Summer seemed to linger a little longer this year — we are still eating amazing field grown tomatoes, berries and peaches here in NYC — but a recent cold snap had us realizing that this was all about to end, and now we have pickling and preserving on our minds. Like these bread and butter pickles. Sweeter than traditional pickles, yet tarter than a sweet pickle, bread and butter pickle are a traditional accompaniment to sandwiches and burgers. The origin of the name is lost to the ages, but it is commonly believed to date back to the Great Depression when when cheap and often home grown fresh cucumbers were eaten for lunch with bread and butter, as a cheap and filling meal. At the end of the season, the cucumbers were pickled to last the rest of the year.
For the best pickle, look for unwaxed cucumbers that have a vibrancy to their green and are as blemish free as possible. Using kosher or pickling salt (rather than table salt) will keep your brine from becoming cloudy, and your pickles from discoloring.
Our pickles at their best after about two weeks in the jar — when they’ve had time to develop their sweet, tart, and spicy flavor. A batch or two of these will keep you in cukes until next summer.
Bread & Butter Pickles
What You Will Need:
4 lbs Kirby cucumbers, sliced in ¼-inch-thick rounds
1 medium white onion, thinly sliced
1/2 cup kosher or pickling salt
Lots of ice cubes
3 cups sugar
2 tbs mustard seeds
2 tsp turmeric
2 tsp celery seeds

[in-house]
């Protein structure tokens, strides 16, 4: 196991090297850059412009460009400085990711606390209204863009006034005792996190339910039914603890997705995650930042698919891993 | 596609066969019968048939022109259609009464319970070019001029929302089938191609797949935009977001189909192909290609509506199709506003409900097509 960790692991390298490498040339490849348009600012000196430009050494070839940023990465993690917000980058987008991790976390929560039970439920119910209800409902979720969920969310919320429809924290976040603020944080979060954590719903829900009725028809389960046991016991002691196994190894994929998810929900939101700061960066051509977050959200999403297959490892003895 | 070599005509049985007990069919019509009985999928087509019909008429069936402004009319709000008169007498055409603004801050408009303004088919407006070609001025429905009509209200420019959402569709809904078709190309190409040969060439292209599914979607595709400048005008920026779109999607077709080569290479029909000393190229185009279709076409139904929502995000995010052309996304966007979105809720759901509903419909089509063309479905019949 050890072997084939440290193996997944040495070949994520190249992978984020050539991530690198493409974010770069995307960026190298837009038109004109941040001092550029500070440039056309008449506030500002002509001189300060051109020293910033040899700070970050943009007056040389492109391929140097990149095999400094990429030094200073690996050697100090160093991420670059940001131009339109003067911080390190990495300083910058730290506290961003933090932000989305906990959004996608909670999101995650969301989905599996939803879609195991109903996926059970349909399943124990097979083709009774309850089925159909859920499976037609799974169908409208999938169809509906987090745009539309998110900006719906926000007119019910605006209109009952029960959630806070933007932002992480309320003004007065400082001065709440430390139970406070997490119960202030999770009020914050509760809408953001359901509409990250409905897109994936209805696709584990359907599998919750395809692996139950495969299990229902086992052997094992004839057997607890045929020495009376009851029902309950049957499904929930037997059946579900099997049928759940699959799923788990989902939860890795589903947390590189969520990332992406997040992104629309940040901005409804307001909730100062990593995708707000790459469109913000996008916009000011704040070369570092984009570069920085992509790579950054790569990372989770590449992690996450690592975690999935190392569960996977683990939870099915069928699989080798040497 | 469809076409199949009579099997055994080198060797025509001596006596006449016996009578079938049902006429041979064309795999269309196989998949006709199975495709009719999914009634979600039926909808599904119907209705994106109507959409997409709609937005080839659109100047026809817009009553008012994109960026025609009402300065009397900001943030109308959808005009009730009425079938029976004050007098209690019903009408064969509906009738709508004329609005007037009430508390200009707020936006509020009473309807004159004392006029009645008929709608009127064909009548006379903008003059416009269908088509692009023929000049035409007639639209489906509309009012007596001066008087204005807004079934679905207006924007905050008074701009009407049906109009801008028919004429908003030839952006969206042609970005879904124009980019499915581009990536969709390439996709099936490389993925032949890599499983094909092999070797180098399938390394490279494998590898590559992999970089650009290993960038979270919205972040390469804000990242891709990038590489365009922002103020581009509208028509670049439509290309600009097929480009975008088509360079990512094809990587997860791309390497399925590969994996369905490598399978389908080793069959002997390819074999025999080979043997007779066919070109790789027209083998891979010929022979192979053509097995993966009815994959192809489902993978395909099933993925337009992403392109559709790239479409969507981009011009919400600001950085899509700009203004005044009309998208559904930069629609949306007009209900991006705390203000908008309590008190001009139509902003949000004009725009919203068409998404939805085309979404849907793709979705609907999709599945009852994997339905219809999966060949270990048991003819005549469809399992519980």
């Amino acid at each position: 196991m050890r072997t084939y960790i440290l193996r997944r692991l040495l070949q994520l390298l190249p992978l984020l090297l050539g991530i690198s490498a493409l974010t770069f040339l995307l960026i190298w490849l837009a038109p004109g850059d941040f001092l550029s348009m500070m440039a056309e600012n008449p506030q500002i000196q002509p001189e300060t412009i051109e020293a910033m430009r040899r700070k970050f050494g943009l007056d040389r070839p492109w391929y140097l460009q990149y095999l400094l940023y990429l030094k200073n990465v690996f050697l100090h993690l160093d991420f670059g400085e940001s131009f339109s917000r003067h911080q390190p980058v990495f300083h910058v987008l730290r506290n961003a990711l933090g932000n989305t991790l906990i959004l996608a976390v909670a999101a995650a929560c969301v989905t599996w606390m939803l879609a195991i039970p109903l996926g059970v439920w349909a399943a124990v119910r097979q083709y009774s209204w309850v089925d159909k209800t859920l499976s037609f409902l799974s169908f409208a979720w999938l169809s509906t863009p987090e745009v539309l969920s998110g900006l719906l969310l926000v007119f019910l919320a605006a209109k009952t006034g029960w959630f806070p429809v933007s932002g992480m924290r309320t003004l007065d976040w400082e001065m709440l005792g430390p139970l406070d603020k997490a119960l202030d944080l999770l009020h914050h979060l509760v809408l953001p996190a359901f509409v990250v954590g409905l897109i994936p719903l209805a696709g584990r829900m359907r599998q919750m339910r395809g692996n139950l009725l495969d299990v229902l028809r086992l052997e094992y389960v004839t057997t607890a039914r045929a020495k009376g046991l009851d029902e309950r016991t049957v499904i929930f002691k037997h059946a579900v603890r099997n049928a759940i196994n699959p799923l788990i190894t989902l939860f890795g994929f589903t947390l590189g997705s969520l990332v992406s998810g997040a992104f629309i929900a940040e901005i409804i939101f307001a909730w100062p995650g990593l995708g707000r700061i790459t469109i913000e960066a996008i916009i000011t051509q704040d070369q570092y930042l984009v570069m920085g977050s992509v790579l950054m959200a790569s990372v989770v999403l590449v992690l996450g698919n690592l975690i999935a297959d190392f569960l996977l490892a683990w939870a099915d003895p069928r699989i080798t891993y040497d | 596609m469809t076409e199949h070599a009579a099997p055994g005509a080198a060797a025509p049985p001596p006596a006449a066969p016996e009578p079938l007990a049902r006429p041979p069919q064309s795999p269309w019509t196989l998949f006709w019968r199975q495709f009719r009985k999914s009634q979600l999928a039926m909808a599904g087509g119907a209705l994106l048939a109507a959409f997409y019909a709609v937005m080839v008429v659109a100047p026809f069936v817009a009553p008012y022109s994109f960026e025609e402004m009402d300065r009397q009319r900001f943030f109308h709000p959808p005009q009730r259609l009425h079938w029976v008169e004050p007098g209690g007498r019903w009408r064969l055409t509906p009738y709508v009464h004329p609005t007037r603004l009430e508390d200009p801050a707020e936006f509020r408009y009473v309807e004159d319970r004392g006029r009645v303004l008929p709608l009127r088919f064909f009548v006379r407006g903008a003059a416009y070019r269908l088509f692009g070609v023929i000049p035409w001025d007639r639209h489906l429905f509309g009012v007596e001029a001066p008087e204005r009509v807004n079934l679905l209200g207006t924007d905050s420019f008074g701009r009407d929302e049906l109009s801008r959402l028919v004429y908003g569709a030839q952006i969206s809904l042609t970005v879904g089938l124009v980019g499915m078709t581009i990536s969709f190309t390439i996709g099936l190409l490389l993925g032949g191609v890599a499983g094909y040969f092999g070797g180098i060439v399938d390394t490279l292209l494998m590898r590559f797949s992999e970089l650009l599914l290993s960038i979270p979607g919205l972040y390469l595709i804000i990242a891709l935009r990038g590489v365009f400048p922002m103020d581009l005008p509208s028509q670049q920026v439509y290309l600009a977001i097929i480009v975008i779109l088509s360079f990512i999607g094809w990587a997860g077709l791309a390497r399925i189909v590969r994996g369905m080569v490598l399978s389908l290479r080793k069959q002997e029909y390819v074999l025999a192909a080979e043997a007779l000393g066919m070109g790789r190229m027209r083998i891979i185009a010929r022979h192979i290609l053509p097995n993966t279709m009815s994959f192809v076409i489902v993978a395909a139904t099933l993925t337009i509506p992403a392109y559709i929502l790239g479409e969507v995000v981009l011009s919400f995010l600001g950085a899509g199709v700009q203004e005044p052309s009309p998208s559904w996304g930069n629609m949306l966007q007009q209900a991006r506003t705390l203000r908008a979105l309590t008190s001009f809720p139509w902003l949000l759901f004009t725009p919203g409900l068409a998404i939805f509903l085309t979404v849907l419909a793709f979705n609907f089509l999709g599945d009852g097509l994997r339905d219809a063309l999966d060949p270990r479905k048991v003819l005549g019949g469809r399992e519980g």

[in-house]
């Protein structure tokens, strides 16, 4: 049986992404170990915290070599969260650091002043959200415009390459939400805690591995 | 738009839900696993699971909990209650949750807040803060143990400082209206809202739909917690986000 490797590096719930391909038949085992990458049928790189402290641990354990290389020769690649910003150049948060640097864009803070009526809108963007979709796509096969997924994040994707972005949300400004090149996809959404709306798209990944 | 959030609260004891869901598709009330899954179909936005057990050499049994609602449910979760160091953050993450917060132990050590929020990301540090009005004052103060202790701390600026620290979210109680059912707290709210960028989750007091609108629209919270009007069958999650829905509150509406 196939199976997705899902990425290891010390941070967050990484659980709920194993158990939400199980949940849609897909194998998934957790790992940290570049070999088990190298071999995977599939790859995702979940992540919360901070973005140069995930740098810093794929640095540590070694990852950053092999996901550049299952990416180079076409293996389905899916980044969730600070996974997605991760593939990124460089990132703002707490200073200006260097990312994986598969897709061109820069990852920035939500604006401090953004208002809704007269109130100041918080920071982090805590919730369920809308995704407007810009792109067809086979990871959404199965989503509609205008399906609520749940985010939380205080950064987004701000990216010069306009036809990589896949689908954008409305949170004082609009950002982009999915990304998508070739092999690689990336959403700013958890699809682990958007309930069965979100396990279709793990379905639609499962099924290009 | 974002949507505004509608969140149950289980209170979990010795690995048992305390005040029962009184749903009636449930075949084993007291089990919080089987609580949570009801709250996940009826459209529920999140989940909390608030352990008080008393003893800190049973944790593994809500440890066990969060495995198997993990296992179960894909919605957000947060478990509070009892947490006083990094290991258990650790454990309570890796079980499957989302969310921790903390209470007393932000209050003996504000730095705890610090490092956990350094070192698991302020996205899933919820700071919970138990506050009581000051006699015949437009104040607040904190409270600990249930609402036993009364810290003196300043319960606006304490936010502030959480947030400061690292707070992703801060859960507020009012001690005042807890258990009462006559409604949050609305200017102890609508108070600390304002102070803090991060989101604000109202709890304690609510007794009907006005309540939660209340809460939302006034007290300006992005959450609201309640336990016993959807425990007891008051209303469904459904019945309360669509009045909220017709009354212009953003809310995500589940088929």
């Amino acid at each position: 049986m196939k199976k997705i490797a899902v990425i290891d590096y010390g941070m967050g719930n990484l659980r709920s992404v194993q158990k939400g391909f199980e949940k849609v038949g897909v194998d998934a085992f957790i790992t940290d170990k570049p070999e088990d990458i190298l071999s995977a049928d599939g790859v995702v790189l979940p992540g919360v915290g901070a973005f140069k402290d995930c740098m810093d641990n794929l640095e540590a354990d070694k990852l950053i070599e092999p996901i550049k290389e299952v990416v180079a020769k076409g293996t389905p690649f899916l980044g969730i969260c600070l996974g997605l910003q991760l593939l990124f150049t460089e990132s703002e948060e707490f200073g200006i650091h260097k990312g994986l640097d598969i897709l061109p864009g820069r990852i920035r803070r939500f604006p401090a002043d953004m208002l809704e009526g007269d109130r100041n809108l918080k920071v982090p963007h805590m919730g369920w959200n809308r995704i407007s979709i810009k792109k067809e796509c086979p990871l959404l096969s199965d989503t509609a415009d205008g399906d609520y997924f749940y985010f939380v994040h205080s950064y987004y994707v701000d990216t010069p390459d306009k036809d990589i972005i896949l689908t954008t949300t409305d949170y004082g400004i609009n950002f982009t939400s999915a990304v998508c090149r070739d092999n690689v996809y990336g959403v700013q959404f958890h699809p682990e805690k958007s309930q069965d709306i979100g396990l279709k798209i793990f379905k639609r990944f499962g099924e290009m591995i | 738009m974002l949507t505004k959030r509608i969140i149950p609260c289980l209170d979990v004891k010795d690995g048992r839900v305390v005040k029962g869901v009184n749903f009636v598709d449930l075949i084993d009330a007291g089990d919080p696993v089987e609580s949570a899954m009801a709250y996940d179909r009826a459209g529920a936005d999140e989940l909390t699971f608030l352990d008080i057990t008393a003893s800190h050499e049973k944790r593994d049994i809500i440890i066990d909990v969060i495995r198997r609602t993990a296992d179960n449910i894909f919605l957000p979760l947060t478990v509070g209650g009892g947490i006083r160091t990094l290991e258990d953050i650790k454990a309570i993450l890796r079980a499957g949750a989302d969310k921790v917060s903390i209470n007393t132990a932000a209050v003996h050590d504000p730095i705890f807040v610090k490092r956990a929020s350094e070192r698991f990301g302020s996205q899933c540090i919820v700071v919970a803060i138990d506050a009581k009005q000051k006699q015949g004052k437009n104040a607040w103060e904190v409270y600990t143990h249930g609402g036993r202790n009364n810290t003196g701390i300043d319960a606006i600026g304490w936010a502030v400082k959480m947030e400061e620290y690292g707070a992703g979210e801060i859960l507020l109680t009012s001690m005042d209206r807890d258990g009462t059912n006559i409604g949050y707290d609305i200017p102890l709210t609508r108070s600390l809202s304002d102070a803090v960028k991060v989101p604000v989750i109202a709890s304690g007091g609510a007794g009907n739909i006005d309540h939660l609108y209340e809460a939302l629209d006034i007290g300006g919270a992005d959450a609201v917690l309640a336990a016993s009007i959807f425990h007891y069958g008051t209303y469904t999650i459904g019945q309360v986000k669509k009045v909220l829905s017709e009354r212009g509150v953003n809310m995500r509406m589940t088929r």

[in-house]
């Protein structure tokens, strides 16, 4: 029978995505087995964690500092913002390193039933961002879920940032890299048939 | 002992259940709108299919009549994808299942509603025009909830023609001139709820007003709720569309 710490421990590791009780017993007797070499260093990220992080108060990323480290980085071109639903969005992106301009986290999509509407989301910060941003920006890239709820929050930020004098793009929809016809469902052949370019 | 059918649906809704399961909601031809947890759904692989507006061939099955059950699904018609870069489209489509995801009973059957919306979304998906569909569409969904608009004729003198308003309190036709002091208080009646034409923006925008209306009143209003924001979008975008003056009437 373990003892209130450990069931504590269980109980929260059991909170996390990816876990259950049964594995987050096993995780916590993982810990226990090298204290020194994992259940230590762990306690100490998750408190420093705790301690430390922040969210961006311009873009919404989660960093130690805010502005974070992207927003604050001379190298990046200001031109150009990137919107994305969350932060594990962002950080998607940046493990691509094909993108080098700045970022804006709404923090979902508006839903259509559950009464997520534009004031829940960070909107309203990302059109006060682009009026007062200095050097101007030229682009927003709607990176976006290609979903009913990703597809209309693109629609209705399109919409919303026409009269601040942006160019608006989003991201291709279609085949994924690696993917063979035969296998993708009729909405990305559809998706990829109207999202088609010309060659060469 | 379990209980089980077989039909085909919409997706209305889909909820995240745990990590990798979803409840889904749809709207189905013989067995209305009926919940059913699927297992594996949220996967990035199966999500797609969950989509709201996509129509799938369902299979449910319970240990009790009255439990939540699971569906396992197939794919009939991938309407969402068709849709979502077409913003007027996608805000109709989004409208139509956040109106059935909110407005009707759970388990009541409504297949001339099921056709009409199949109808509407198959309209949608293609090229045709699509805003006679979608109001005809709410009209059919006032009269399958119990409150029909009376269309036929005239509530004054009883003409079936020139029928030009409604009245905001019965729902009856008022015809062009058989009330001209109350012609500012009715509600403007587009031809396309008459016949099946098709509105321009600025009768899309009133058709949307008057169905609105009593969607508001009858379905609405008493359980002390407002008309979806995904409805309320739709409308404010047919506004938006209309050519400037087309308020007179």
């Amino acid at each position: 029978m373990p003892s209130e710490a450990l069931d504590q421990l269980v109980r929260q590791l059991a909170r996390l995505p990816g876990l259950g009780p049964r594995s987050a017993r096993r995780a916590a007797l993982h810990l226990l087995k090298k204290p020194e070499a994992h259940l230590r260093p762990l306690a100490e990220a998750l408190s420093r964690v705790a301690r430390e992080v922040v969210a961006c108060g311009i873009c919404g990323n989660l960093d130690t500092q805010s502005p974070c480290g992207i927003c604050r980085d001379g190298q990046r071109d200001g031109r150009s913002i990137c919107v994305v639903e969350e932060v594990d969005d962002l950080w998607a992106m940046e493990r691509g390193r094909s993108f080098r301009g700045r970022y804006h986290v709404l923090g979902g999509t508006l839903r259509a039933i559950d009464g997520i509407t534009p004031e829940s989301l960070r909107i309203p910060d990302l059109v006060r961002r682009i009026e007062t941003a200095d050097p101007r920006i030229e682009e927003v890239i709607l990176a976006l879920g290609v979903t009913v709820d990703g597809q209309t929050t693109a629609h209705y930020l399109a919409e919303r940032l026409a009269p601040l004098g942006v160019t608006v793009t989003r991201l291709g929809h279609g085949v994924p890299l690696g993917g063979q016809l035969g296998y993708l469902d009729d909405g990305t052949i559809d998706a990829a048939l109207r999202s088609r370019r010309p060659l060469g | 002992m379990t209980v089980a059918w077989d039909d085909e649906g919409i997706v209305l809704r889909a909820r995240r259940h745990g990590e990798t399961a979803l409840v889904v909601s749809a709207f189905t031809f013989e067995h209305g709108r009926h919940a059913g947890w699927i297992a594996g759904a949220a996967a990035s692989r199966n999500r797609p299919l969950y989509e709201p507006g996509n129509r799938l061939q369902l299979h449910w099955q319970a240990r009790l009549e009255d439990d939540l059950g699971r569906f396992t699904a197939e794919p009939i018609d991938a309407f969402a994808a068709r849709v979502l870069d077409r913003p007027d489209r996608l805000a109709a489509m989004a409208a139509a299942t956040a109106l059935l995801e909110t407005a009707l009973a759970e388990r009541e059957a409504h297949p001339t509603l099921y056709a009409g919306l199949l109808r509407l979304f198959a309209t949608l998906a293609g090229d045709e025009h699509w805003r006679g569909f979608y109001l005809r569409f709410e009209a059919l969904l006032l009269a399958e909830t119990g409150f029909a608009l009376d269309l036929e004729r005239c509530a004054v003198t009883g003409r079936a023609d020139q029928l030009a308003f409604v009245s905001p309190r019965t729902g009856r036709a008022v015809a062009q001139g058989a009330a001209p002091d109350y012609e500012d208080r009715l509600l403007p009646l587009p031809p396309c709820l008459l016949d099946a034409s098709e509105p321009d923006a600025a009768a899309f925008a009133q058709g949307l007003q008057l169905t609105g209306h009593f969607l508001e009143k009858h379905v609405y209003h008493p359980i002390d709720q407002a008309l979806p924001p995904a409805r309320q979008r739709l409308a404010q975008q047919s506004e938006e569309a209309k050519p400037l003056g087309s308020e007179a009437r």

2 tsp whole black peppercorns
4 dried hot chiles of your choice
4 1/4-inch thick slices fresh ginger
3 cups cider vinegar
A heavy plate
Large bowl and Large nonreactive saucepan
Water Bath Canning Kit
Canning Jars Lifter
4-6 pint-sized canning jars, with lids and rims
What To Do
Put the cucumber and onion slices in a large bowl. Add the salt and toss to coat, then transfer the mixture into a colander set inside a large bowl. Cover the cucumbers with ice cubes, and weight with the heavy plate and chill for 3-4 hours. Drain them, then rinse and drain again.
Put the sugar, mustard seeds, turmeric, celery seeds, peppercorns, chilies, ginger, and vinegar in a large nonreactive saucepan, set over medium-high heat and bring to a boil. Stir and let simmer for about 3 minutes, until the sugar is dissolved. Remove from heat and chill until the cucumbers are ready.
Meanwhile, wash your pint canning jars with their lids and rings in very hot and soapy water, then place in a large pan or bowl and cover with boiling water. Keep them in the hot water until ready to use.
When the cucumbers are ready, remove the jars from the water and pour out any water lingering in the jar.
Bring the pickling liquid back to a boil.
Spoon the cucumber mixture into the jars, leaving about ¼ inch of headroom. Ladle the hot pickling liquid over the cucumbers to cover. Wipe the rims with a clean paper towel dipped in hot water. Place the lid on each jar, then screw on the rings. To seal, invert jars until cool. Store in refrigerator.
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